The White-shouldered Ibis population is very rapidly diminishing. The reasons are not fully understood but certainly habitat loss, hunting and disturbance are on-going threats. If effective protection measures could be in place in north-eastern Cambodia and along the Mekong channel, the species largest population may be saved. It is now estimated at a 650 mature individuals, equivalent to about a World population of about a 1000 individuals. It is a non-migratory species with some seasonal movements; it is gregarious with groups observed as large as 180 individuals.
It was first described by Hume in Stray Feathers, 1875:
“Geronticus Davisoni, Sp. Nov.
It seems incredible that so large, handsome, and strongly characterised a species should be still undescribed, but I can find no mention of it in Mr. Gray’s hand list, or in the lt Museum Des Pays Bas,” and I am therefore constrained to describe it under the name of its discoverer, Mr. William Davison, who shot a couple last January on the banks of the Pakchan Estuary in the extreme south of the Tenasserim Provinces.
The legs and feet are coral red ; the irides bright orange ; the bill is very dark plumbeous, blue at base, shading to a dull ochraceous clay color towards the tip ; the head is black, the anterior portion only, covered with small brown warts, becoming obsolete on the crown and occiput ; a broad white band of naked skin encircles the neck ; it stretches across the throat, runs up the lower margin of the ear and across the nape, being prolonged upwards into an arrow-head point where it is strongly tinged with blue.
A brown of somewhat varying shades tinged especially on the scapulars, tertials, rump, and upper and lower tail-coverts, with a metallic greenish lustre ; the wings and tail are likewise precisely as in that species with the same blue and greenish blue metallic lustre, and with the same snowy white patch, though somewhat less in extent, above the elbow joint. The pure white naked ring round the head or rather round the neck just where this joins the head makes this bird very conspicuous in life.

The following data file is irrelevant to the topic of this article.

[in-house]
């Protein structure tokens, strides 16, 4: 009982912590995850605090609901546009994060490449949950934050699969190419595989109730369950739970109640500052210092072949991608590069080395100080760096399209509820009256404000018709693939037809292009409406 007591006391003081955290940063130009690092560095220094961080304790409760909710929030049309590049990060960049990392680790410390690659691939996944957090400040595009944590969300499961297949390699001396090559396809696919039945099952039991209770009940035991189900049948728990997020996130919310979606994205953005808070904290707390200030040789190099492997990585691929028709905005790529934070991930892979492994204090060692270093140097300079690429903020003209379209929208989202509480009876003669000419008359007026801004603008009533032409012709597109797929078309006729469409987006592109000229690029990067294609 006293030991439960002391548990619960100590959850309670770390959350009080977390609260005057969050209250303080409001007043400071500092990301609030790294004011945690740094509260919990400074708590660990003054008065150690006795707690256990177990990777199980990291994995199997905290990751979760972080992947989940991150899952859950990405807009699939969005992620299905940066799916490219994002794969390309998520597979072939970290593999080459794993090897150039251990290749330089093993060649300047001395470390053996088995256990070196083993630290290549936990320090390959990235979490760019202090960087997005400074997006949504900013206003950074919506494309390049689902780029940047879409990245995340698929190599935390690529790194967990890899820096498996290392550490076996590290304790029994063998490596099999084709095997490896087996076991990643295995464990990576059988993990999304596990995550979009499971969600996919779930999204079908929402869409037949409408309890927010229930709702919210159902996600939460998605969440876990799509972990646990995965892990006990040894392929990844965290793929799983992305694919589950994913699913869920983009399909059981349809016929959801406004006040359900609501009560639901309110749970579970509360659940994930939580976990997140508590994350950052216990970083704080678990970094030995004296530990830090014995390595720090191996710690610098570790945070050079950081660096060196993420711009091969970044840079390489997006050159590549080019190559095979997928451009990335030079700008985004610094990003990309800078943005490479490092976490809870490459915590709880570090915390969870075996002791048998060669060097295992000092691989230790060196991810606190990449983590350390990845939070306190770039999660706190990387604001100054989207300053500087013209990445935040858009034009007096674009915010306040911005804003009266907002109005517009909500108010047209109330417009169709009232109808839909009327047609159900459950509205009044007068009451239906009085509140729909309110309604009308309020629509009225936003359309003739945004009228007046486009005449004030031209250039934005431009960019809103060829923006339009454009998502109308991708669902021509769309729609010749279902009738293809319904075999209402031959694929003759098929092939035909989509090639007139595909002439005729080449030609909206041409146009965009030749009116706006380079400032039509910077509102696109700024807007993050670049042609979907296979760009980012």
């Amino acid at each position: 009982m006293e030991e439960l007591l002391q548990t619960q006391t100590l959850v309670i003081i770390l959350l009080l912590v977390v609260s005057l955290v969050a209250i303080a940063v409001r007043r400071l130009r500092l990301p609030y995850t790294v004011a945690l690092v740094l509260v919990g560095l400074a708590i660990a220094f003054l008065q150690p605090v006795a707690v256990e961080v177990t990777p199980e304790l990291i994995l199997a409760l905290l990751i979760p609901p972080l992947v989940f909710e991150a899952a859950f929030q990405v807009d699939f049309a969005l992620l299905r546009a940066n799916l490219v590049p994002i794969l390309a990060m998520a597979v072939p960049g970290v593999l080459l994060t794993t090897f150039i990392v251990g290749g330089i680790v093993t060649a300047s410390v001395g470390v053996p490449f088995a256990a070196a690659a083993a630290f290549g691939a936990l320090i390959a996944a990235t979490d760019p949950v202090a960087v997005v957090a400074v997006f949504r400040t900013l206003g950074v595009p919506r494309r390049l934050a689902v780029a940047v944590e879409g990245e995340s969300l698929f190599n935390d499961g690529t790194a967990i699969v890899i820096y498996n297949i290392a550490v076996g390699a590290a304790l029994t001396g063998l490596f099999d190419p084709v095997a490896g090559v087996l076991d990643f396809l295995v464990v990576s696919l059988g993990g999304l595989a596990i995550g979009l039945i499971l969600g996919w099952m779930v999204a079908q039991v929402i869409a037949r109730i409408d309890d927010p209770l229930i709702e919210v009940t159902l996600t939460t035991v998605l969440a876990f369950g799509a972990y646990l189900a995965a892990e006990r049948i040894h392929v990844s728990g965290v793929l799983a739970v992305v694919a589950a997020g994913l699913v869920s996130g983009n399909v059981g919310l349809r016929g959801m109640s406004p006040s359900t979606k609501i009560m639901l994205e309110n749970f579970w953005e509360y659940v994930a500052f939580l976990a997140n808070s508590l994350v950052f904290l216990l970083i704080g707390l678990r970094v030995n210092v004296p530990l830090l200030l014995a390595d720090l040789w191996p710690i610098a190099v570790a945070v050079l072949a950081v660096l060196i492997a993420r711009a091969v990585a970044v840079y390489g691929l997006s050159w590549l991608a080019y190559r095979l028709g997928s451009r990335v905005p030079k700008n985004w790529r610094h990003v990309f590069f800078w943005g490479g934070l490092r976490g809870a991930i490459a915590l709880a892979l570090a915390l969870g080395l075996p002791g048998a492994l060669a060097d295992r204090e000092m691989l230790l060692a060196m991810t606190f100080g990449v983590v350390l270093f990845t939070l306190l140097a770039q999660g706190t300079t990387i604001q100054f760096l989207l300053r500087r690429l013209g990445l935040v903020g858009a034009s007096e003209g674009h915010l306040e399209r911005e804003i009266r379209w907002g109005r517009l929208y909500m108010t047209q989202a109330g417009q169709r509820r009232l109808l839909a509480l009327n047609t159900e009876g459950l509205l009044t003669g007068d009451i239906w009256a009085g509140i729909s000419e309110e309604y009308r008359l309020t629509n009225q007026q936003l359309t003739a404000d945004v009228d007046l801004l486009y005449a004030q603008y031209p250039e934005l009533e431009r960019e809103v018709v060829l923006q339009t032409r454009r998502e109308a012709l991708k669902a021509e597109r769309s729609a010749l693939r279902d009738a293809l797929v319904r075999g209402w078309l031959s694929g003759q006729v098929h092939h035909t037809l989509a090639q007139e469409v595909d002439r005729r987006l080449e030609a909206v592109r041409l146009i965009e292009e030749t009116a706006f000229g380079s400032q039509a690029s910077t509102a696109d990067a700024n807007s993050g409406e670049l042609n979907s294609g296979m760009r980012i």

Mr. Davison says that they were not rare but were excessively wary. Their habits appear to be similar to those of their Dearly-allied congener so common in India and Ceylon. A specimen of this latter species, procured in Borneo, is, I note, in the Leyden Museum, but with this exception, I can find no record of its occurrence anywhere in
Malasia or the Archipelago, or indeed anywhere except in India and Ceylon. Search permanent wetlands in the Mekong lowlands during the dry season; open dry forest, grasslands and abandoned rice fields in the wet season or remote forested rivers in Kalimantan.”
In bird-lore, the Ibis is the last animal that hides itself before a hurricane, and the first to reappear after the passing of the storm.
Birdlife in 2014:
“Pseudibis davisoni now occurs in northern and eastern Cambodia (c. 90% of the world population), southern Laos and along the river Kalimantan, Indonesia. It is extinct in Thailand and there are no recent records from Myanmar.”
It visits wetlands and grassland, pools, marshes, also wide rivers with sand and gravel bars. These habitats are heavily in decline, in Indochina there seems to be an adaptation to open forest. During the dry (breeding) season, it favors abandoned rice fields, very wet grasslands and forest. It has been observed feeding on the forest floor as well as at small waterbodies and shallow river channels. It feeds mostly on amphibians in the dry season, also invertebrate usually along seasonal pools. During the wet season (when water is deep) it probably feeds on worms, beetle larvae and the occasional reptile. It may be bound to large ungulates (mainly big vegetarian mammals with hoofs) who help shape the dry lands having pools (trampled areas).